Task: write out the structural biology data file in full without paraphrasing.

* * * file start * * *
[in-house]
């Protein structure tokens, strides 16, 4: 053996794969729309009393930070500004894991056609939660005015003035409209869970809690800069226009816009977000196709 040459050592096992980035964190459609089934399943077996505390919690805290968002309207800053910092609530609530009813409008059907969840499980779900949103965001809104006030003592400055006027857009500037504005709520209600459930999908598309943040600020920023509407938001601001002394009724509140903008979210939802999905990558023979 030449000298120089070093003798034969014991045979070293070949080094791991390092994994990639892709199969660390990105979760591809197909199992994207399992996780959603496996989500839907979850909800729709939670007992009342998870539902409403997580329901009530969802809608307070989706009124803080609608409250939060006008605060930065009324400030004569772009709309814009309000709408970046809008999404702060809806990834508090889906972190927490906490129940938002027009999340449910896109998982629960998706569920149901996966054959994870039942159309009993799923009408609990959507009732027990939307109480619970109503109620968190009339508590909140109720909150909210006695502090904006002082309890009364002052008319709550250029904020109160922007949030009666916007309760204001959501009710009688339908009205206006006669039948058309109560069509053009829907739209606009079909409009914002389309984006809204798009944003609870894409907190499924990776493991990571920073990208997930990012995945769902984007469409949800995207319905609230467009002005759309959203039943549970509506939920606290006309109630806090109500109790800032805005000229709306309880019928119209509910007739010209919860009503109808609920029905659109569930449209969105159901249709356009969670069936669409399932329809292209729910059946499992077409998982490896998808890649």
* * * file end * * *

[in-house]
């Protein structure tokens, strides 16, 4: 053996794969729309009393930070500004894991056609939660005015003035409209869970809690800069226009816009977000196709 040459050592096992980035964190459609089934399943077996505390919690805290968002309207800053910092609530609530009813409008059907969840499980779900949103965001809104006030003592400055006027857009500037504005709520209600459930999908598309943040600020920023509407938001601001002394009724509140903008979210939802999905990558023979 030449000298120089070093003798034969014991045979070293070949080094791991390092994994990639892709199969660390990105979760591809197909199992994207399992996780959603496996989500839907979850909800729709939670007992009342998870539902409403997580329901009530969802809608307070989706009124803080609608409250939060006008605060930065009324400030004569772009709309814009309000709408970046809008999404702060809806990834508090889906972190927490906490129940938002027009999340449910896109998982629960998706569920149901996966054959994870039942159309009993799923009408609990959507009732027990939307109480619970109503109620968190009339508590909140109720909150909210006695502090904006002082309890009364002052008319709550250029904020109160922007949030009666916007309760204001959501009710009688339908009205206006006669039948058309109560069509053009829907739209606009079909409009914002389309984006809204798009944003609870894409907190499924990776493991990571920073990208997930990012995945769902984007469409949800995207319905609230467009002005759309959203039943549970509506939920606290006309109630806090109500109790800032805005000229709306309880019928119209509910007739010209919860009503109808609920029905659109569930449209969105159901249709356009969670069936669409399932329809292209729910059946499992077409998982490896998808890649």